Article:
I like your resume form however it is basically for nurses within a hospital setting. I am a nurse who has worked for about 9 years as a school nurse but without a BSN. Now that I am not able to work and I am at the age where most will not hire you I find myself stuck. I am moving soon but can anyone tell me without cutting into my social security how I can get a job as a school nurse? I have been a supervisor and did my 15 yrs in trauma then 16 yrs. as a part of the lower end of administration. I want to move to the south but I need a job desperately. How and is there others like myself?

    • kmcharette

      Lindag here is what I would suggest. Longtime school nurse here. If you don’t have a BSN, I would suggest starting a program if possible, but in the meantime, study for and take the national certification test. It costs about $200 but it will give you an edge in school nursing over others with less experience. Not all states require a BSN for schools…I’m currently working in CT and they do not, although some districts make it their policy. If you haven’t already, also join NASN and keep up with their job postings. If there’s a certain state you’re interested in moving to, check out their state school nurse organization for job postings and information on certification, etc. Good luck!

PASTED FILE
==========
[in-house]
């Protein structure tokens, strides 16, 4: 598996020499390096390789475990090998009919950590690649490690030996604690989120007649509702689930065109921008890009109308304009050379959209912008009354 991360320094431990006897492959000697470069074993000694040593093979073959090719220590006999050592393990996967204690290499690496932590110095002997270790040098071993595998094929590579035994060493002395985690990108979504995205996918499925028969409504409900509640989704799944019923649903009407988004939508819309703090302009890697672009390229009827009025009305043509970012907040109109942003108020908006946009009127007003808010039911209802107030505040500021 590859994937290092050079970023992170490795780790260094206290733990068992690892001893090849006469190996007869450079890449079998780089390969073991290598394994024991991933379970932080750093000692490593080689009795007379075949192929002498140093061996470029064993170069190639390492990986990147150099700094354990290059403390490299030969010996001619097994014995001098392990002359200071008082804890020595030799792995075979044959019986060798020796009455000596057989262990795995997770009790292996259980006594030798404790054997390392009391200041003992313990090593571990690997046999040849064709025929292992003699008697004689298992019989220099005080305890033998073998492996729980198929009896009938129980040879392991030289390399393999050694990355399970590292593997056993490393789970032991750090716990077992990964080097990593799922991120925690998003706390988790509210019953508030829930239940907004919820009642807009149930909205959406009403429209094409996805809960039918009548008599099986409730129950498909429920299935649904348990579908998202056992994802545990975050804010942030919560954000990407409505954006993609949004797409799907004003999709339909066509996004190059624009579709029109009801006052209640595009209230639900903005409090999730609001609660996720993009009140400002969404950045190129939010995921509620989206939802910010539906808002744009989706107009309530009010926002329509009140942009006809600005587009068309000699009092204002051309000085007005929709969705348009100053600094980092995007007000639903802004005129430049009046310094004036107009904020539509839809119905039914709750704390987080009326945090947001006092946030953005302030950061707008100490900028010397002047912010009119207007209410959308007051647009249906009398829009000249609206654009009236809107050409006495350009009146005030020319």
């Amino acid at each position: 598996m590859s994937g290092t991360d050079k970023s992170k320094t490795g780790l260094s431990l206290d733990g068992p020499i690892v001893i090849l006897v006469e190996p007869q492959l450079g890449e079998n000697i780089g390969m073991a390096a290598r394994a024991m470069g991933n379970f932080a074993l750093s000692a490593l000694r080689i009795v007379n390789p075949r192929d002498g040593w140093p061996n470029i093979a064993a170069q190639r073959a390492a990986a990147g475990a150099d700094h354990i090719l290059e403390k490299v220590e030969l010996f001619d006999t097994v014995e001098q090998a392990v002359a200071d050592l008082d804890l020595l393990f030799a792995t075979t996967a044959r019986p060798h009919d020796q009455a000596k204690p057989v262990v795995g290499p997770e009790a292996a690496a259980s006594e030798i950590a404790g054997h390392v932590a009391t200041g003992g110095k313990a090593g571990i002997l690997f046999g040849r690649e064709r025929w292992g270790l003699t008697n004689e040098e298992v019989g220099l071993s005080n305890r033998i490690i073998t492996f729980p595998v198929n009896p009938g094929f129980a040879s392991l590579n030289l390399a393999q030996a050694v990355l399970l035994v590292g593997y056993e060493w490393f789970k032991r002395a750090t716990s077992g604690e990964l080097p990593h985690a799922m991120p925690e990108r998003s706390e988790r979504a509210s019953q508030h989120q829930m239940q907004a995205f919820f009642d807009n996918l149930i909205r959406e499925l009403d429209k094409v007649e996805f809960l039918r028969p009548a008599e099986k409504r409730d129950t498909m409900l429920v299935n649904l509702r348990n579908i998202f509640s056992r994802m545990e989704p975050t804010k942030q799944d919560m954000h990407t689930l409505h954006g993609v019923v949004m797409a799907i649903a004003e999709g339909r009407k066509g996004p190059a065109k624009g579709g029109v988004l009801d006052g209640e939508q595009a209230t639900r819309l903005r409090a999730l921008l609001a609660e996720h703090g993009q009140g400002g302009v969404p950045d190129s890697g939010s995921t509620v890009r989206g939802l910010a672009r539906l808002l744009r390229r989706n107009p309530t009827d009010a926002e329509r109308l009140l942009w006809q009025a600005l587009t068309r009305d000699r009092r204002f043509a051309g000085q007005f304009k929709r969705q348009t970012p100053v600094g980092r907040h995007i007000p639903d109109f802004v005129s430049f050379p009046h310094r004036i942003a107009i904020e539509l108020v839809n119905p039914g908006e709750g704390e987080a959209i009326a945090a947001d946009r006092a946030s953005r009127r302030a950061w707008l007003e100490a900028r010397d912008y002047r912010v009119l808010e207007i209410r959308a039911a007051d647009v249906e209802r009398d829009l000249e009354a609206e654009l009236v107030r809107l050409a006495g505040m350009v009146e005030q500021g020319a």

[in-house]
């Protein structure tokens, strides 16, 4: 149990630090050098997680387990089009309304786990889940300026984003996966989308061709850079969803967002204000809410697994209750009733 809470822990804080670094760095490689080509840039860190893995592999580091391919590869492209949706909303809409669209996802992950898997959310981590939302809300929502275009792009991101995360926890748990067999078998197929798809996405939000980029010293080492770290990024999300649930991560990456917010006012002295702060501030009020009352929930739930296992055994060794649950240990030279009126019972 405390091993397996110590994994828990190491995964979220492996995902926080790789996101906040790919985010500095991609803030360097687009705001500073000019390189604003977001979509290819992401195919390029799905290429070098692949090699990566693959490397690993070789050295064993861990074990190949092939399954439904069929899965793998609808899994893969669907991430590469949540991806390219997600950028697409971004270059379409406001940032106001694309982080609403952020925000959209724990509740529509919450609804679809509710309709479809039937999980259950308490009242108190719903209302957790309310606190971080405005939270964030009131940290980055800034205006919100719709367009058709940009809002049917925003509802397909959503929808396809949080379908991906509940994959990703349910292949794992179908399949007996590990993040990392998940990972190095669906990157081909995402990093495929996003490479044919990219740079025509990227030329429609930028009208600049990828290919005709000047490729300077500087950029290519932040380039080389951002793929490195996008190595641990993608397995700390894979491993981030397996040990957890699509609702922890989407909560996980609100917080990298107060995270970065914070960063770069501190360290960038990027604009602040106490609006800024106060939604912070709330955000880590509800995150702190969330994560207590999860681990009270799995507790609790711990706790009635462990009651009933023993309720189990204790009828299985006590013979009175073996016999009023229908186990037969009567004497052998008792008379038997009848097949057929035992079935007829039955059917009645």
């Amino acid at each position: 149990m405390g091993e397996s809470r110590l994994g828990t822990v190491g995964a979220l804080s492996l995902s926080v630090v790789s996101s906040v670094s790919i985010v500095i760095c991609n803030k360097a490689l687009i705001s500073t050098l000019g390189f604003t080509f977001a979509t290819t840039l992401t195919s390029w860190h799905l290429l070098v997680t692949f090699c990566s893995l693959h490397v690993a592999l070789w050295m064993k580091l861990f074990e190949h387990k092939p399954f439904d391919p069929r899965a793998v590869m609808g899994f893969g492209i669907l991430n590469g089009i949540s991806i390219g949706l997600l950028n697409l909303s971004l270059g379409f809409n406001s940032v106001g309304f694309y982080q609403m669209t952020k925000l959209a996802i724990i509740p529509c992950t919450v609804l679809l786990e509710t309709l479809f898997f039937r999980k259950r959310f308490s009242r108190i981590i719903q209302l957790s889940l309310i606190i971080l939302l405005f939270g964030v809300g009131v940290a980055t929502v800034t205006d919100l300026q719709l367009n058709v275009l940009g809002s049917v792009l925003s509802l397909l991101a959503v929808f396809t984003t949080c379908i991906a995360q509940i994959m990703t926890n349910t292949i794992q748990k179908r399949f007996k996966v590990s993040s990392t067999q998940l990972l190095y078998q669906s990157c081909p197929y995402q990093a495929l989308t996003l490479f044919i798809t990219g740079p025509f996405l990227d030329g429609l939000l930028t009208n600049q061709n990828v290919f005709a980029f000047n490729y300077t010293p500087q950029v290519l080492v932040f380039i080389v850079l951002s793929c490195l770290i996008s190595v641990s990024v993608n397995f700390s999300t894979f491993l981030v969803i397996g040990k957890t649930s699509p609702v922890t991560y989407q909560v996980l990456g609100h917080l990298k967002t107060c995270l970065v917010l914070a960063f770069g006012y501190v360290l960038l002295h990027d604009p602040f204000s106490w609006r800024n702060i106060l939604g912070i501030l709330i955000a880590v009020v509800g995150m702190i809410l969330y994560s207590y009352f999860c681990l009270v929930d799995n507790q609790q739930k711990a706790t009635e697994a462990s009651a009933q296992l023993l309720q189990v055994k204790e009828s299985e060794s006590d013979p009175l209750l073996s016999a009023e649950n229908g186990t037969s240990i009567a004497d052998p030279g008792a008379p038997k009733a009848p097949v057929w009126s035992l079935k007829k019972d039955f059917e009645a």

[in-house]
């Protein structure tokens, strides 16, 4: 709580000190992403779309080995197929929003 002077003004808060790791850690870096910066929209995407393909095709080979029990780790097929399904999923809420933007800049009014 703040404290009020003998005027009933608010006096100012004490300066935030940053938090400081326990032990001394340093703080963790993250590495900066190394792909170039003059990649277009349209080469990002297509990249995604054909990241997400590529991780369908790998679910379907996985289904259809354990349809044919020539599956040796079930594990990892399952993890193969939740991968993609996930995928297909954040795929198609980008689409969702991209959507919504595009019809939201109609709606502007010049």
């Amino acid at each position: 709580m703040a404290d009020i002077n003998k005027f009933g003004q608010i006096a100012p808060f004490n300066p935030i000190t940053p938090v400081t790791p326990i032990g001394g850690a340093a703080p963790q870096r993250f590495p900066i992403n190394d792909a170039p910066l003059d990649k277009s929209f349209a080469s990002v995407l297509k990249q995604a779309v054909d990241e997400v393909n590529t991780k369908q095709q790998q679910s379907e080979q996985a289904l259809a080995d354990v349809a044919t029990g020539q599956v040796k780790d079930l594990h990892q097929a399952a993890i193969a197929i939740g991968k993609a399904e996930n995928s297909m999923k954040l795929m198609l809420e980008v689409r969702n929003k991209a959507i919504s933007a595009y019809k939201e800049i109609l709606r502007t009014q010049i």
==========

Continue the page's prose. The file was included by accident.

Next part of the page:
2. Mommynator Student

    Yes. Exactly.

  3. Jesna Vibin

    Dear Jo,
    It was an excellent resume dat i never read in my nursing career.what I like to say u is u HV missed the 8 step in d pls post d 8 step in next resume..

  4. zealotrose

    I also just love how I walk into admissions that have been there for hours but not done, and all the patients are ready for 8p meds at the same time!

  5. eaglerr

    Laughter and tears. How do I post this on FB?

  6. NurseJules

    Question: would child care and/or office management fall under “relevant experience”?

  7. old flo

    Just spent16 straight days at the hospital with my husband, first post op which i have worked then icu which i have worked and then step down which i have worked.I helped the nurses whole time I was there,renewing my skills as it has been sometime, even the surgeon commented on me.Thing is if I went for a job today I probly could not get one because of age and too, I am not a bsn.

  8. breehat

    The last sentence of the last step (Step 9) is the most painful to accept and could never be taken lightly because it’s just a bitter truth.

  9. carolslee1949

    In the previous posts, I have seen comments in which the nurse is concerned about age. They are not allowed by law to deny you a job based on age. Unfortunately, no matter how much pertinent experience you have, they have ways of getting around the age issue, such as why you left your last position or why there was a 2 year gap in jobs, even if for a valid reason, like surgery. I broke my wrist 4 years ago. I’m 65 now and one prospective employer was “concerned” that a fracture I incurred after age 60 might indicate osteoporosis (I’d been tested) and another “work related” fracture could occur. I could have fought it, but decided I didn’t want to work for an employer who might question a work related injury.